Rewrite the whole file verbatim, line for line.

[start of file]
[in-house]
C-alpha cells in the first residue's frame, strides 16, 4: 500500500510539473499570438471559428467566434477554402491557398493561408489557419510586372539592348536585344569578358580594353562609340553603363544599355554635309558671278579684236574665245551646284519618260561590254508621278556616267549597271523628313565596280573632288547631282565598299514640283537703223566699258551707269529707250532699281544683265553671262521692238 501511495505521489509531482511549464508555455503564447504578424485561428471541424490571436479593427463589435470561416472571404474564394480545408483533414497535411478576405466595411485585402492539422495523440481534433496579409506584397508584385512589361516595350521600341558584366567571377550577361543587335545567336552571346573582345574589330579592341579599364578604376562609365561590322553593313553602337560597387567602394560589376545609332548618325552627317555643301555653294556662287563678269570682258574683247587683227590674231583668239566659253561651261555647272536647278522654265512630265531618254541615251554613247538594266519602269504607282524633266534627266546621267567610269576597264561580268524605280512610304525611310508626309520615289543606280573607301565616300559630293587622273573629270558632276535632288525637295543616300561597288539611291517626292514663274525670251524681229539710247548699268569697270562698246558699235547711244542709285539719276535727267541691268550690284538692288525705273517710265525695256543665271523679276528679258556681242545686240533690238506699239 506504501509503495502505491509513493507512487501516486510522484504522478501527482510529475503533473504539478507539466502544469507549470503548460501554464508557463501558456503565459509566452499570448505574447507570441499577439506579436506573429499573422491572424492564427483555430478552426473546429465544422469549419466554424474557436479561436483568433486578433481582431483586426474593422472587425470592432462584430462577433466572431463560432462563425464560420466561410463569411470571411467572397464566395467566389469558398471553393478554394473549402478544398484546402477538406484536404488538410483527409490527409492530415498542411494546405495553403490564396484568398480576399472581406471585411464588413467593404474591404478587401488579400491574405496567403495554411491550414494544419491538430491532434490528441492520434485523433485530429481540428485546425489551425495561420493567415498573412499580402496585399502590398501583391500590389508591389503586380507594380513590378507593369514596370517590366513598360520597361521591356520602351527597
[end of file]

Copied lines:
[in-house]
C-alpha cells in the first residue's frame, strides 16, 4: 500500500510539473499570438471559428467566434477554402491557398493561408489557419510586372539592348536585344569578358580594353562609340553603363544599355554635309558671278579684236574665245551646284519618260561590254508621278556616267549597271523628313565596280573632288547631282565598299514640283537703223566699258551707269529707250532699281544683265553671262521692238 501511495505521489509531482511549464508555455503564447504578424485561428471541424490571436479593427463589435470561416472571404474564394480545408483533414497535411478576405466595411485585402492539422495523440481534433496579409506584397508584385512589361516595350521600341558584366567571377550577361543587335545567336552571346573582345574589330579592341579599364578604376562609365561590322553593313553602337560597387567602394560589376545609332548618325552627317555643301555653294556662287563678269570682258574683247587683227590674231583668239566659253561651261555647272536647278522654265512630265531618254541615251554613247538594266519602269504607282524633266534627266546621267567610269576597264561580268524605280512610304525611310508626309520615289543606280573607301565616300559630293587622273573629270558632276535632288525637295543616300561597288539611291517626292514663274525670251524681229539710247548699268569697270562698246558699235547711244542709285539719276535727267541691268550690284538692288525705273517710265525695256543665271523679276528679258556681242545686240533690238506699239 506504501509503495502505491509513493507512487501516486510522484504522478501527482510529475503533473504539478507539466502544469507549470503548460501554464508557463501558456503565459509566452499570448505574447507570441499577439506579436506573429499573422491572424492564427483555430478552426473546429465544422469549419466554424474557436479561436483568433486578433481582431483586426474593422472587425470592432462584430462577433466572431463560432462563425464560420466561410463569411470571411467572397464566395467566389469558398471553393478554394473549402478544398484546402477538406484536404488538410483527409490527409492530415498542411494546405495553403490564396484568398480576399472581406471585411464588413467593404474591404478587401488579400491574405496567403495554411491550414494544419491538430491532434490528441492520434485523433485530429481540428485546425489551425495561420493567415498573412499580402496585399502590398501583391500590389508591389503586380507594380513590378507593369514596370517590366513598360520597361521591356520602351527597